The American naval victory on Lake Erie threatened Procter's position, effectively cutting him off from supplies and reinforcement. Feeling vulnerable to attack and believing he did not "see the least chance of occupying to advantage my present position," Procter decided to withdraw to the Thames River without delay. At a council of war on September 18, Tecumseh raged against withdrawal. In a thundering declaration delivered with flashing eye and rapid gesture, he argued that foes were fought by attacking, not fleeing, "Father, you have the arms and ammunition which our great father sent for his red childdren. If you intend to retreat, give them to us and you may go. Our lives are in the hands of the Great Spirit. We are determined to defend our lands, and if it be his will, we wish to leave our bones upon them." Tecumseh saw that the great purpose of his life was about to fail.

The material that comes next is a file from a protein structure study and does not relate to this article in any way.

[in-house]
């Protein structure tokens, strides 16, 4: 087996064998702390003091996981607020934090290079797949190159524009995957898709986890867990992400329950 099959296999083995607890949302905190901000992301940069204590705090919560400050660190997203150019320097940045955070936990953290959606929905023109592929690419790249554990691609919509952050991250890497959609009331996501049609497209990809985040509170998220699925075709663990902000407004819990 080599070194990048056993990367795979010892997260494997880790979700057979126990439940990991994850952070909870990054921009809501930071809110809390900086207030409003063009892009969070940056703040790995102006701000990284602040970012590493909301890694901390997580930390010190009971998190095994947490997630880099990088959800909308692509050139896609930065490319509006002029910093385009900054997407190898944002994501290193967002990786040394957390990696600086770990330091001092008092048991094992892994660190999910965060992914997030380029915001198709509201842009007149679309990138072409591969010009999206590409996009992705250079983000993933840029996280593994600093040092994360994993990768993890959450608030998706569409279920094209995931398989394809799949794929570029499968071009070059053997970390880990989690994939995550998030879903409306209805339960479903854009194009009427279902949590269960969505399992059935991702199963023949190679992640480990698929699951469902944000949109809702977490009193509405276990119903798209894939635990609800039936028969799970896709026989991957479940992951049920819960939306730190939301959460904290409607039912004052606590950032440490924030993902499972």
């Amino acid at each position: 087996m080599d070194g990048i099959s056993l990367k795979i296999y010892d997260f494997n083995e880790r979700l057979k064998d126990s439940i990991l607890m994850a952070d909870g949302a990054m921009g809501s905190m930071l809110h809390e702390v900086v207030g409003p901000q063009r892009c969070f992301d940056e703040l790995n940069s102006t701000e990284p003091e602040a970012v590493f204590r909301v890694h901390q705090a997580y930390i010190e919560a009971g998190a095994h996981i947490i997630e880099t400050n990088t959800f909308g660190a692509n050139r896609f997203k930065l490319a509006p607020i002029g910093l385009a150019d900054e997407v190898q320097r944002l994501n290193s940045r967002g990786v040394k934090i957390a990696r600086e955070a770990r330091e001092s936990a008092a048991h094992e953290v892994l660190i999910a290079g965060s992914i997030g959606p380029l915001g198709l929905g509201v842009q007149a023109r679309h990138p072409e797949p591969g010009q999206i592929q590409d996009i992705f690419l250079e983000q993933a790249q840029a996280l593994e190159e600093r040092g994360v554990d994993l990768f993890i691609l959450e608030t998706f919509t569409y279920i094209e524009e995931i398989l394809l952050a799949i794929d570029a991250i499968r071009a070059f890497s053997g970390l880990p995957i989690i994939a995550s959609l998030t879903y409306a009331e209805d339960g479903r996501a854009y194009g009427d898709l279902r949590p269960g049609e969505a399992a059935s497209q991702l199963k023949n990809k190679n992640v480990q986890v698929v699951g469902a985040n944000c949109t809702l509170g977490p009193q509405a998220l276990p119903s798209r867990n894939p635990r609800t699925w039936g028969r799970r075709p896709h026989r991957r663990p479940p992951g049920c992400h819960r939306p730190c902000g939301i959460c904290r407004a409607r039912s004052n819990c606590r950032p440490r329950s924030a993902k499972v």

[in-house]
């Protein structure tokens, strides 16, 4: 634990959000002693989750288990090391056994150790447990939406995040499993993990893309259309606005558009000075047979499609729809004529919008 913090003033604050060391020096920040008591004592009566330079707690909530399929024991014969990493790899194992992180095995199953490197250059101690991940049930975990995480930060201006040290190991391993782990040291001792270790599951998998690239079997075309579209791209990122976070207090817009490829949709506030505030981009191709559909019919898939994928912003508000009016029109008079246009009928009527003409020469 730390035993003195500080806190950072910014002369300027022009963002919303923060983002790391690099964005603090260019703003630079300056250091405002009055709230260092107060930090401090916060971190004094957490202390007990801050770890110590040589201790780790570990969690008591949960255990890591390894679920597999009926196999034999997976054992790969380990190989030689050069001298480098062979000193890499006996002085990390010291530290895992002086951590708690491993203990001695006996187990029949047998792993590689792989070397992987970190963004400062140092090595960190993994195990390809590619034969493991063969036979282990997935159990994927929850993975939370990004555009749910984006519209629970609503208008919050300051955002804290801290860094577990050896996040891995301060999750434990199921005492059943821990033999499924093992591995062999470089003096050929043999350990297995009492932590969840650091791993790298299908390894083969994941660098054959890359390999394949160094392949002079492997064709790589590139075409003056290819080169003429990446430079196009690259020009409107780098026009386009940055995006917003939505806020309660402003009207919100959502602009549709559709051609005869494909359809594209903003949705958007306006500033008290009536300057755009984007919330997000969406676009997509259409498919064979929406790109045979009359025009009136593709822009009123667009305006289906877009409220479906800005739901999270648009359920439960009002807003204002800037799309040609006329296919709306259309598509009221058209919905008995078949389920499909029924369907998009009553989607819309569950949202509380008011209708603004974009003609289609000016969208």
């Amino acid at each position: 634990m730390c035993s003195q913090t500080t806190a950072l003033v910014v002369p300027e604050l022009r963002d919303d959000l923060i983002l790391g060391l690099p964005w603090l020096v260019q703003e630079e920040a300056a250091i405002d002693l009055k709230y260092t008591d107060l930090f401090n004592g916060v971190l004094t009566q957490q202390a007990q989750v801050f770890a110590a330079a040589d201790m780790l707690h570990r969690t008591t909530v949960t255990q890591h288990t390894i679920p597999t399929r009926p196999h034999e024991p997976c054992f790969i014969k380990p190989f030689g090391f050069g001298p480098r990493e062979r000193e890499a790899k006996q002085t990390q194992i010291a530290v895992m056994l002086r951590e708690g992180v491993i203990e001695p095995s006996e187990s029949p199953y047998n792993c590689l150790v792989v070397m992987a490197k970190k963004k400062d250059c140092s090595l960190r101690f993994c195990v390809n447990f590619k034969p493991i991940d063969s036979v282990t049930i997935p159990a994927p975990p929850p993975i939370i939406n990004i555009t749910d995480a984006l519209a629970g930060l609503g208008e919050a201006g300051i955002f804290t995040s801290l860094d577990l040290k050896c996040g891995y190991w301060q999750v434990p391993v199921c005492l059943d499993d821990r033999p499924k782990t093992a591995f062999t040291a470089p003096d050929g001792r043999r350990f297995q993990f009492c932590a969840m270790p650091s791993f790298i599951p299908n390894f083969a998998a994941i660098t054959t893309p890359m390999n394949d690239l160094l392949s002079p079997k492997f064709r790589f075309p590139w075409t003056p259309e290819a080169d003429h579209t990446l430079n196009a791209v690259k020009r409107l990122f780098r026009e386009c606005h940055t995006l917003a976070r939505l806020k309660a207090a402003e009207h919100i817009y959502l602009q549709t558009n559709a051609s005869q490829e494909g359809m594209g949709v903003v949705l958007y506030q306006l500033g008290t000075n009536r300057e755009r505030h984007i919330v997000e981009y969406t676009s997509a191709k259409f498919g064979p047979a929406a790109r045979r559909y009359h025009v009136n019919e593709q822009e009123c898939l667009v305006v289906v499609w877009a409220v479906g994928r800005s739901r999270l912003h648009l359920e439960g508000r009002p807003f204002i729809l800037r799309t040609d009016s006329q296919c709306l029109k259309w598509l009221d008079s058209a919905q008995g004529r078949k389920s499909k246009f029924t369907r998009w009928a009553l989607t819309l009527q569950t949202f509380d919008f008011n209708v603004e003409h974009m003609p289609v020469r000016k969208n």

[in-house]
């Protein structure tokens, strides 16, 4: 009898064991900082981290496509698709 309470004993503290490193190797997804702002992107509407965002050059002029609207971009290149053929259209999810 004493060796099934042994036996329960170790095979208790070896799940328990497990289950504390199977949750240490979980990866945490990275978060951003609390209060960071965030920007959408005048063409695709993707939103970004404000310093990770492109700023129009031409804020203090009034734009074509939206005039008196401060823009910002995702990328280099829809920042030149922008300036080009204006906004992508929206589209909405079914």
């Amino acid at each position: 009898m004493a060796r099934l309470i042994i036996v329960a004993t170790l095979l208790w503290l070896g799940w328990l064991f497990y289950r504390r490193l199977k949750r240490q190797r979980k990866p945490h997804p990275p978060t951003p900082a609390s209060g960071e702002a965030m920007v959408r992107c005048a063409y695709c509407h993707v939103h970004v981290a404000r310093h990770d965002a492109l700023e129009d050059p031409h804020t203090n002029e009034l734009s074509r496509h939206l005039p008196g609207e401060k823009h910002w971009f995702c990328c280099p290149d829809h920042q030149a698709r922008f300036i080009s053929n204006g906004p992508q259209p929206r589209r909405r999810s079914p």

Procter countered that the fort had been dismantled to equip the Detroit, that the hospital was full of sick soldiers and that starvation was staring them in the face. He said the place to fight was along the Thames River five miles below Moraviantown. Tecumseh had no choice but to reconcile himself to retreat. Procter proceeded to abandon Detroit, Fort Malden and Amherstburg with the Americans in hot pursuit, streaming across the Detroit River and occupyng Amherstburg and its shipyards. At dawn on October 5, 1813 Procter turned to face his pursuers. Instead of concentrating his forces, Procter spread his sick, hungry, dishearted soldiers along a wide, thin front, his left flank protected by the river and his right by a cedar swamp.